Luhya people

The Luhya are a group of 20 Bantu peoples native to western Kenya. They number 6,823,842 people according to the 2019 national census, accounting for about 14.34% of Kenya's total population.
Luhya refers to both the 20 Luhya Clans and their respective languages collectively called Luhya languages. There are 20 clans that make up the Luhya. Each has a distinct dialect. The word Luhya or Luyia in some of the dialects means "the north", and Abaluhya thus means "people from the north". Other translations are "those of the same hearth."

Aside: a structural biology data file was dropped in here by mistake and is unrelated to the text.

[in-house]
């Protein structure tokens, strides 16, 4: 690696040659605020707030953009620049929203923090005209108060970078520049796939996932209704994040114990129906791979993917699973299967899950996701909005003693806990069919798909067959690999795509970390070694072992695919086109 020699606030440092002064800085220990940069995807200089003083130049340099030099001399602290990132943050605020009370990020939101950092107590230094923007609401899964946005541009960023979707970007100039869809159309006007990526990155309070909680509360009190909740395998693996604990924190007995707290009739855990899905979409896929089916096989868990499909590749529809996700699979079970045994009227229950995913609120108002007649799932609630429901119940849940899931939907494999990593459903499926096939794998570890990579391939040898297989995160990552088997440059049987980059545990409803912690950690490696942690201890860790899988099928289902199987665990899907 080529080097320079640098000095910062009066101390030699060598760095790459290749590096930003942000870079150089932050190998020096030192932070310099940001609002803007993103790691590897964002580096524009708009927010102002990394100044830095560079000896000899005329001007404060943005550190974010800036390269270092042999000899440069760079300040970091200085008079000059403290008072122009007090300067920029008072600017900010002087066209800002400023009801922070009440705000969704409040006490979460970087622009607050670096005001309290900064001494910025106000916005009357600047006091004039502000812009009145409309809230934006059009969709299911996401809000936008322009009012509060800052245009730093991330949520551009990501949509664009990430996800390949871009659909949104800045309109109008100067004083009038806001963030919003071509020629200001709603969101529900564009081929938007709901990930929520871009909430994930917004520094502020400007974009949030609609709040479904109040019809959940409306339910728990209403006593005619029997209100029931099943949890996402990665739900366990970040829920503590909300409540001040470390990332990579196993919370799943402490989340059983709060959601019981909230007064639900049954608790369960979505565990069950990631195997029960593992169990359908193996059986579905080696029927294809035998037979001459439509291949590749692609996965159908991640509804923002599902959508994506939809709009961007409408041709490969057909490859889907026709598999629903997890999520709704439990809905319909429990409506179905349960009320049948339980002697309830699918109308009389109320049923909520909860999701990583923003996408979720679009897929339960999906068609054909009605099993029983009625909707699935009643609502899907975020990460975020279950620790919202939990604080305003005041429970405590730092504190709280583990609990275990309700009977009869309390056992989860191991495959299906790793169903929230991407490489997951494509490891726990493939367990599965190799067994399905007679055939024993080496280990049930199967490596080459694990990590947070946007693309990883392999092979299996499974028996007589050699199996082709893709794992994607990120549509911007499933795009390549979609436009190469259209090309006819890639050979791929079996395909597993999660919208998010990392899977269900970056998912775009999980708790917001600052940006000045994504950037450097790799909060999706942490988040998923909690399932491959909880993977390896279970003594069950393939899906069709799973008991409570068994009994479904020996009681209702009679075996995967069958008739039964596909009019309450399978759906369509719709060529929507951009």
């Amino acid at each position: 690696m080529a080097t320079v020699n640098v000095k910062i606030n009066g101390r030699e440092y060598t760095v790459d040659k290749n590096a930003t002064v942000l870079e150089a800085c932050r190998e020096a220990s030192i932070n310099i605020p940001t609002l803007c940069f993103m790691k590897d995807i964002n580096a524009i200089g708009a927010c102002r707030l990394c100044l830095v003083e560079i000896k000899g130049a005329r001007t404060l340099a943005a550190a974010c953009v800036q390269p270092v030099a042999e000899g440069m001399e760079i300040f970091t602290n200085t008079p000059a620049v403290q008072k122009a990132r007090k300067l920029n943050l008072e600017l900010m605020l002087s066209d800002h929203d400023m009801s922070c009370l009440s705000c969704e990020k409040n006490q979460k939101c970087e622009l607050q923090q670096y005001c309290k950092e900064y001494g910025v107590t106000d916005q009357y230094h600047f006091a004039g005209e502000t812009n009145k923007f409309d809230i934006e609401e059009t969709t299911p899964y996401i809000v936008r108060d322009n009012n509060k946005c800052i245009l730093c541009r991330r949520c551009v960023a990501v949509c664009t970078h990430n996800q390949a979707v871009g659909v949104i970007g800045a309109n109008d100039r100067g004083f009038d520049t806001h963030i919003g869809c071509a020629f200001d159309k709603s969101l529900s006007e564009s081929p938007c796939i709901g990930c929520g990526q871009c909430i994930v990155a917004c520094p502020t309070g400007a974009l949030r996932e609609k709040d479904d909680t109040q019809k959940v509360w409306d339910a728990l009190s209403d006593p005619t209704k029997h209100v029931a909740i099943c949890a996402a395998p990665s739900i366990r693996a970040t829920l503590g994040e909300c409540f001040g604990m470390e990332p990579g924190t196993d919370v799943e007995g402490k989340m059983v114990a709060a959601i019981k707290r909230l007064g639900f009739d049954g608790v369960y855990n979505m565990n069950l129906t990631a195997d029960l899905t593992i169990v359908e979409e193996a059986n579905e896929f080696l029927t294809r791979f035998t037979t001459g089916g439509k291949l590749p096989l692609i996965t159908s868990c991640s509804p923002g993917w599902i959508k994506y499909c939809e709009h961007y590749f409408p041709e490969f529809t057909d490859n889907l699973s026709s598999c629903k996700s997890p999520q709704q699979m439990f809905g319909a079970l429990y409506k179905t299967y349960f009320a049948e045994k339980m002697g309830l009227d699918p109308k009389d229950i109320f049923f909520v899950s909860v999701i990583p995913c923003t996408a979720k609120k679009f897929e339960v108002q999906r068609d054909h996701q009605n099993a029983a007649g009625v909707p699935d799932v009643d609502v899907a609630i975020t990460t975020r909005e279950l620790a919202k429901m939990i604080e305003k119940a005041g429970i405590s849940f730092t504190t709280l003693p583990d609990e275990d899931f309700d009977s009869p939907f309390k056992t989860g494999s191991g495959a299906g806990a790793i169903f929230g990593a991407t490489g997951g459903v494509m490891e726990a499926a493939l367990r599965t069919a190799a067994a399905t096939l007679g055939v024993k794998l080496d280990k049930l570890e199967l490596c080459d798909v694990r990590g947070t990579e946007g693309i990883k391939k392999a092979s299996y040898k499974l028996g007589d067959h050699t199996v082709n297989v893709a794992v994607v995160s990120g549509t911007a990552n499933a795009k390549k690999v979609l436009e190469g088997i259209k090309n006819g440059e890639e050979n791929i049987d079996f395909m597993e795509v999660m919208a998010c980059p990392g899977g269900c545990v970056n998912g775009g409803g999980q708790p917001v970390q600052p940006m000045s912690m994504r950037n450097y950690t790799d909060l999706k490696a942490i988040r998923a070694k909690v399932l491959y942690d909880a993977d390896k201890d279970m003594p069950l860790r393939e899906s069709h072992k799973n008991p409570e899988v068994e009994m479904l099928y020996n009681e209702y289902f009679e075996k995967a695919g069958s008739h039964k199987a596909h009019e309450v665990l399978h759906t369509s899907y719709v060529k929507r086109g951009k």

The seventeen clans are the Bukusu, Idakho, Isukha, Kabras, Khayo, Kisa, Marachi, Maragoli, Marama, Aba-luhya luo in Siaya, Nyala, Nyole, Samia, Tachoni, Tiriki, Tsotso, Wanga, and Batura. They are closely related to the Masaba, whose language is mutually intelligible with Luhya. The Bukusu and the Maragoli are the two largest Luhya clans.
The principal traditional settlement area of the Luhya is in what was formerly the Western province and Nyanza province of Kenya. A substantial number of them permanently settled in the Kitale and Kapsabet areas of the former Rift Valley province. Western Kenya is one of the most densely populated parts of Kenya.
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